Hao is a 33 yo man who experienced a first episode of major depression in the context of a divorce. You prescribe sertraline 50mg daily. After a month with no benefit, you increase the dose of sertraline to 100mg daily. When you see Hao after 8 weeks on sertraline 100mg, his depression is in full remission. You recommend that he continue the sertraline 100mg daily for at least the next 6 months. You also ask what side effects he is experiencing from the sertraline. He denies any side effects. Knowing that sexual side effects are widely underreported, you ask specifically “Have you had any changes in your sexual functioning since starting sertraline?” He mentions that it takes him longer to climax, but he doesn’t see this as a problem right now.
You see Hao again 6 months later. He has been working with a therapist for 2 months. He has no symptoms of depression. He is delighted when you bring up the possibility of stopping the sertraline – the side effect of delayed orgasm has made him nervous about having sex with a new partner.
When can you stop an antidepressant in a patient with a single episode of major depression?
“Continuation treatment” continues antidepressant treatment for 6 months from the time of depression remission. For Hao, his depression was in remission after 3 months of treatment; continuation treatment began at the 3-month mark. The risk of relapse when antidepressants are stopped within 4 months of depression remission is particularly high. Six months after depression remission, the risk of depression relapse when antidepressants are stopped drops significantly (Baldessarini, 2015). You can discuss discontinuation of antidepressant medications with a patient when their first major depressive episode has been in remission for 6 months.
Further treatment with antidepressants after continuation treatment is called “maintenance treatment.” Maintenance treatment is generally reserved for people with recurrent major depression or a first episode of MDD that was treatment resistant or included psychosis, significant suicidality, or severe functional impairment. People who have not achieved full remission from the major depressive episode are also at a higher risk of depressive relapse and may benefit from maintenance treatment.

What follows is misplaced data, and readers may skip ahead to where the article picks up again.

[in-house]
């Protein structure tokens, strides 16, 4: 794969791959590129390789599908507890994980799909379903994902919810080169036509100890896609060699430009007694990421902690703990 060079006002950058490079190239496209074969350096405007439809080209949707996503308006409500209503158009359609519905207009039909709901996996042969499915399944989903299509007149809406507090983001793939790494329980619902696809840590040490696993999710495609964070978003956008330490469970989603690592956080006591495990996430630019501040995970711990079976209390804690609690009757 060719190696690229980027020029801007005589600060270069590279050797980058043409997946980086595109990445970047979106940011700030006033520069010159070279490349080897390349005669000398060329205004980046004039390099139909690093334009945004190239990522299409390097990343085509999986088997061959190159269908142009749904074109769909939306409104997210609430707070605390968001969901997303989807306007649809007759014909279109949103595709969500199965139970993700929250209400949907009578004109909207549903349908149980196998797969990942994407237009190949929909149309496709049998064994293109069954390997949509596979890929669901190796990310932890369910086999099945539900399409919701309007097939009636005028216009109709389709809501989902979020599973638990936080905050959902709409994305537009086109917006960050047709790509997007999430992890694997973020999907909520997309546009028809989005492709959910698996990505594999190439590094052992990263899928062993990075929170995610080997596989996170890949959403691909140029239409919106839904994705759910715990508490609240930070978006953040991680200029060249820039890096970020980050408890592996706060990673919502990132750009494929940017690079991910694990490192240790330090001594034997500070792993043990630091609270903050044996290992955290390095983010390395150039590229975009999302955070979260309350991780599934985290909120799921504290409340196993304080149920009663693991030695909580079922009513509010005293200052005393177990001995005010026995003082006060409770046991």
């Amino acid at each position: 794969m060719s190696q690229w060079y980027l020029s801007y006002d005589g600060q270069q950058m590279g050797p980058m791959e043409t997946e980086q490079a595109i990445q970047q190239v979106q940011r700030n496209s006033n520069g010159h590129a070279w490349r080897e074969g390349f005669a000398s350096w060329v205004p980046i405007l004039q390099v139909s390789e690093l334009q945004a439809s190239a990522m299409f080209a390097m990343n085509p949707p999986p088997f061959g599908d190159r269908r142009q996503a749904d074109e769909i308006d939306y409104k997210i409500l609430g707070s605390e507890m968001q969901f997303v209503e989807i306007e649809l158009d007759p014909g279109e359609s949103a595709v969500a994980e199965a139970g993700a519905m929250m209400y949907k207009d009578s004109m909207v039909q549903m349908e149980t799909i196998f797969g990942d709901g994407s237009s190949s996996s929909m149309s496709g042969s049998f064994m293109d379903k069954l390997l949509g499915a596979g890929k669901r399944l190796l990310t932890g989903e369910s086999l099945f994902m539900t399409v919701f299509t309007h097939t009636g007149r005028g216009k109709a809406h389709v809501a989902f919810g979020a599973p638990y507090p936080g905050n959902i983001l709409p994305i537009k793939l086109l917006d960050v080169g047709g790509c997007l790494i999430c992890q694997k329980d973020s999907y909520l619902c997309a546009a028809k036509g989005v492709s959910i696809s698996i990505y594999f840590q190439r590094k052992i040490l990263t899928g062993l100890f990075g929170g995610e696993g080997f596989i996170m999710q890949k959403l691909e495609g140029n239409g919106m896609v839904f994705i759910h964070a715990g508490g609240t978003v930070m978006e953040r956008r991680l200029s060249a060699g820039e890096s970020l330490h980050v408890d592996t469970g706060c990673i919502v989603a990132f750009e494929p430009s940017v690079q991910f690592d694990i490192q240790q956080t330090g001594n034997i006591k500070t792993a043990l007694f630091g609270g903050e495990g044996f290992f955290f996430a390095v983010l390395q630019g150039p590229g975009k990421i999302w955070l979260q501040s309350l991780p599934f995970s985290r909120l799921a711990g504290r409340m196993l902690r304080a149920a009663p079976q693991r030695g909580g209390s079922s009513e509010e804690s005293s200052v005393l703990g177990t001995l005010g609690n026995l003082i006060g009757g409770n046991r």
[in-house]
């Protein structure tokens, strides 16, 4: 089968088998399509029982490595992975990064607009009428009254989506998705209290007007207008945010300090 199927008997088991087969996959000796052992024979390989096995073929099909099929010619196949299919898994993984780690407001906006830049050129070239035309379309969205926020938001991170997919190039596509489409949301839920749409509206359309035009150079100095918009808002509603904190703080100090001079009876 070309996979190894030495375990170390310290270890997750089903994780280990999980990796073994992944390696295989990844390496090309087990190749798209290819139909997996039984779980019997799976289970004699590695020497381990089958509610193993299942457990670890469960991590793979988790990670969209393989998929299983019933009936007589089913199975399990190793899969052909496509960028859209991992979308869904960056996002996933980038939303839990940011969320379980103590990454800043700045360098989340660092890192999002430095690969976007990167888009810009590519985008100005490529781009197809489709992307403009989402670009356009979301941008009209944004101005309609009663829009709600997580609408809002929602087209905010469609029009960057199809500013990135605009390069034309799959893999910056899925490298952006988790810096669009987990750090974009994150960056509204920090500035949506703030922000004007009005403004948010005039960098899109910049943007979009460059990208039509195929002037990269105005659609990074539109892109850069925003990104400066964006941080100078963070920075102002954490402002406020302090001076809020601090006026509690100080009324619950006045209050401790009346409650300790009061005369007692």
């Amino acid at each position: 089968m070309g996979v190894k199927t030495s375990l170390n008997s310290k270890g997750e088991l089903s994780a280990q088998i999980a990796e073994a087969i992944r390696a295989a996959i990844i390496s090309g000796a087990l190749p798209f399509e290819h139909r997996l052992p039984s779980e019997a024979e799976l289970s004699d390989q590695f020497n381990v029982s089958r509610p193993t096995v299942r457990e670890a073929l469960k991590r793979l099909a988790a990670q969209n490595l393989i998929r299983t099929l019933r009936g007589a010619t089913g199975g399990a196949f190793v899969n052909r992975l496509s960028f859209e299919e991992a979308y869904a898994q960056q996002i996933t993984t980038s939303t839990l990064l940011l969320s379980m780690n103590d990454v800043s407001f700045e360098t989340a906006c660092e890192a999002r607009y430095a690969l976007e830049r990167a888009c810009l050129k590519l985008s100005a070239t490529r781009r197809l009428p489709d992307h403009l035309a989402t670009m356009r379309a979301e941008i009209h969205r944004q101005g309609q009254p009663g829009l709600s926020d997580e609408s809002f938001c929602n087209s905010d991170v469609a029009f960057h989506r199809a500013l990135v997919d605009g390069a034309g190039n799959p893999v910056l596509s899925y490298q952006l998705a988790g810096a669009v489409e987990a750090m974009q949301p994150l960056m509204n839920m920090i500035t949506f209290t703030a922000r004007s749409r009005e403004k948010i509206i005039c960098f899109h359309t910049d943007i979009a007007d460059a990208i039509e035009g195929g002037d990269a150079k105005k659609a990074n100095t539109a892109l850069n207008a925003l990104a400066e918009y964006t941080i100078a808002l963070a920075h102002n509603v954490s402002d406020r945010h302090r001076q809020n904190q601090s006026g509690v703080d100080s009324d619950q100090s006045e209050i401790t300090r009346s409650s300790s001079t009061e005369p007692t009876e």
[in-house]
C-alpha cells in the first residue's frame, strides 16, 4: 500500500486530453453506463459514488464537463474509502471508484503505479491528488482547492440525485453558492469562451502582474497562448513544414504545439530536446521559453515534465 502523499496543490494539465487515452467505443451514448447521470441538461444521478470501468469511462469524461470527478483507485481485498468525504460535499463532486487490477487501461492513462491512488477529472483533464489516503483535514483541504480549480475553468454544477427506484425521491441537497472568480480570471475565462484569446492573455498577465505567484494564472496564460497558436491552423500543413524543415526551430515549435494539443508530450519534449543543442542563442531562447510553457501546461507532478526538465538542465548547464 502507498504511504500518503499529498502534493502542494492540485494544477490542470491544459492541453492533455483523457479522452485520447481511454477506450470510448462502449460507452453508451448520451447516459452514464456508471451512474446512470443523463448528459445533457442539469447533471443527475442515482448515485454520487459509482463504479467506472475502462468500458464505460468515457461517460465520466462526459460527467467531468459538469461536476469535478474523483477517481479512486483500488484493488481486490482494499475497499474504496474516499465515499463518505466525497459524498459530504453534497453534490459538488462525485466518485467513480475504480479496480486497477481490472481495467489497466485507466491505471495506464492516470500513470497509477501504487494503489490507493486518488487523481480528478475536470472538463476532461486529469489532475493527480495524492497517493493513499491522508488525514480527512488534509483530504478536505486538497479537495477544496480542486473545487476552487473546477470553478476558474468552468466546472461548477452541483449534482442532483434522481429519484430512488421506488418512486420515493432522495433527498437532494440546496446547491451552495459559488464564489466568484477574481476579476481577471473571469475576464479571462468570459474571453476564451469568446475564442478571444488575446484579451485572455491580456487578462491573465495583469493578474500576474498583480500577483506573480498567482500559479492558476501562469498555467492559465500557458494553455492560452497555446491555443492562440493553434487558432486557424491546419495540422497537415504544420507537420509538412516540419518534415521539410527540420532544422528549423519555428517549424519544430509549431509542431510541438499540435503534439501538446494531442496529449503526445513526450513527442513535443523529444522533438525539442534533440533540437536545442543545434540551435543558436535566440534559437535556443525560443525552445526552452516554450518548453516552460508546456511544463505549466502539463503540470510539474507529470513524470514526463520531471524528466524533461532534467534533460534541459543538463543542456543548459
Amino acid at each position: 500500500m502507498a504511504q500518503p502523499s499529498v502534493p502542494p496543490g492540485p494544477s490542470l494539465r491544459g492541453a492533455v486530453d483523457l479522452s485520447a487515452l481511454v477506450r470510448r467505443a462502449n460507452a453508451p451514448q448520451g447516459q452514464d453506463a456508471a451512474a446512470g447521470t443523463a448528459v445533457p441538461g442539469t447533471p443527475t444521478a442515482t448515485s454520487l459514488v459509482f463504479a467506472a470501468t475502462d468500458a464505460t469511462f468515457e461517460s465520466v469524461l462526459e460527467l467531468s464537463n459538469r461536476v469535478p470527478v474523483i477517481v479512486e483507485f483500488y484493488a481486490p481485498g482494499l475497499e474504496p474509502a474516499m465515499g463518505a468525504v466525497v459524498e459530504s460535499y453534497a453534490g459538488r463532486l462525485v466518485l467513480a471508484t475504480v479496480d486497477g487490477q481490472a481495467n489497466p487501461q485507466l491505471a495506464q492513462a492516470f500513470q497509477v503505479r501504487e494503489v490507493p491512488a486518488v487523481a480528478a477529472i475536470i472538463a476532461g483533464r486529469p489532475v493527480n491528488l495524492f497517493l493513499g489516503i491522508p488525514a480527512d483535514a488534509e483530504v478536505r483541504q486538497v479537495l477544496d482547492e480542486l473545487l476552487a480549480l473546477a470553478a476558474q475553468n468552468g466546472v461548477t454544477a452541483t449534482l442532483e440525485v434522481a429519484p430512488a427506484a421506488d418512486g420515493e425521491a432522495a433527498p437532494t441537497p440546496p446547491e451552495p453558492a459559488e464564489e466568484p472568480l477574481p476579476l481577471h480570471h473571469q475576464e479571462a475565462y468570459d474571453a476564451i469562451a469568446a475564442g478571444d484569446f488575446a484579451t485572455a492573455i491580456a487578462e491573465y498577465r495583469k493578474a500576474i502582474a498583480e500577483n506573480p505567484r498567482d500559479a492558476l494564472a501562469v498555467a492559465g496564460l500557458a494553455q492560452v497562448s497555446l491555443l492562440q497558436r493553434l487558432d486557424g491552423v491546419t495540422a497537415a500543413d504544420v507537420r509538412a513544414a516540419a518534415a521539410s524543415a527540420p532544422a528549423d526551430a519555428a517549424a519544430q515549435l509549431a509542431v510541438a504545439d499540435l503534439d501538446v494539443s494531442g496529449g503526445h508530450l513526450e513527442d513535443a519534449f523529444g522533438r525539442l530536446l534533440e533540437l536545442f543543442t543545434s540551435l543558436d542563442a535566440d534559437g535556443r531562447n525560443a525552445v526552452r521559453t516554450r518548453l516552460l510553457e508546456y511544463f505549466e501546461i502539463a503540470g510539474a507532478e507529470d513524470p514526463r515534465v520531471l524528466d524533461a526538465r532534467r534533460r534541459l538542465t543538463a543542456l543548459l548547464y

Hao had an uncomplicated episode of major depression that was fully treated with a single antidepressant that is causing sexual side effects. He has completed 6 months of continuation treatment and is interested in stopping sertraline 100mg daily.
How do you stop an SSRI?
Earlier guidelines and some current literature discuss “SSRI discontinuation reactions” that are mild and self-limited. The term “SSRI discontinuation” was coined in 1996 by Eli Lilly, the pharmaceutical company that makes fluoxetine. They hoped to distinguish SSRI discontinuation from benzodiazepine withdrawal, promoting fluoxetine as a safer treatment for anxiety. There has been a recent shift in the literature towards the term “SSRI withdrawal,” which is the accurate description of the set of symptoms that occur when a chronic medication (SSRI) is withdrawn.
SSRI withdrawal symptoms can include increased anxiety, irritability, insomnia, headache, GI distress, lethargy, and flu-like symptoms. The most specific symptom of SSRI withdrawal is an electric shock sensation in the head, sometimes called “brain zaps,” or feeling brief bursts of dizziness with head movement. There is a wide range in the severity of SSRI withdrawal symptoms. A recent review found that 56% of patients who stopped an SSRI or SNRI had withdrawal symptoms. Half of these patients rated their symptoms as severe (Davies 2019). Severe SSRI withdrawal symptoms are associated with patients who have a history of withdrawal symptoms with dose reductions or with missed doses. Higher doses and specific medications like paroxetine or venlafaxine are also associated with more severe SSRI/SNRI withdrawal symptoms. There are also patients who can (and do!) start and stop high dose antidepressants abruptly without problems. We taper SSRIs and SNRIs to reduce the risk of withdrawal symptoms, but we have limited data to guide us on how to taper them. Studies suggest that the period of tapering should be longer than 2 weeks, and that most people can fully taper the medication within 2-3 months (Groot 2021).
The advice to “stop slow as you go low” from the last PsychSnap on tapering benzodiazepines also applies to tapering SSRIs and SNRIs. The dose-response curves between drug and receptor binding in the brain suggest that we should decrease drug doses by a percentage of the previous dose rather than a fixed amount (Horowitz 2019). With SSRIs, dose decreases of 25-50% of the current dose every 2-4 weeks are often well-tolerated. As with benzodiazepines, it is hardest to stop the last bit of an antidepressant.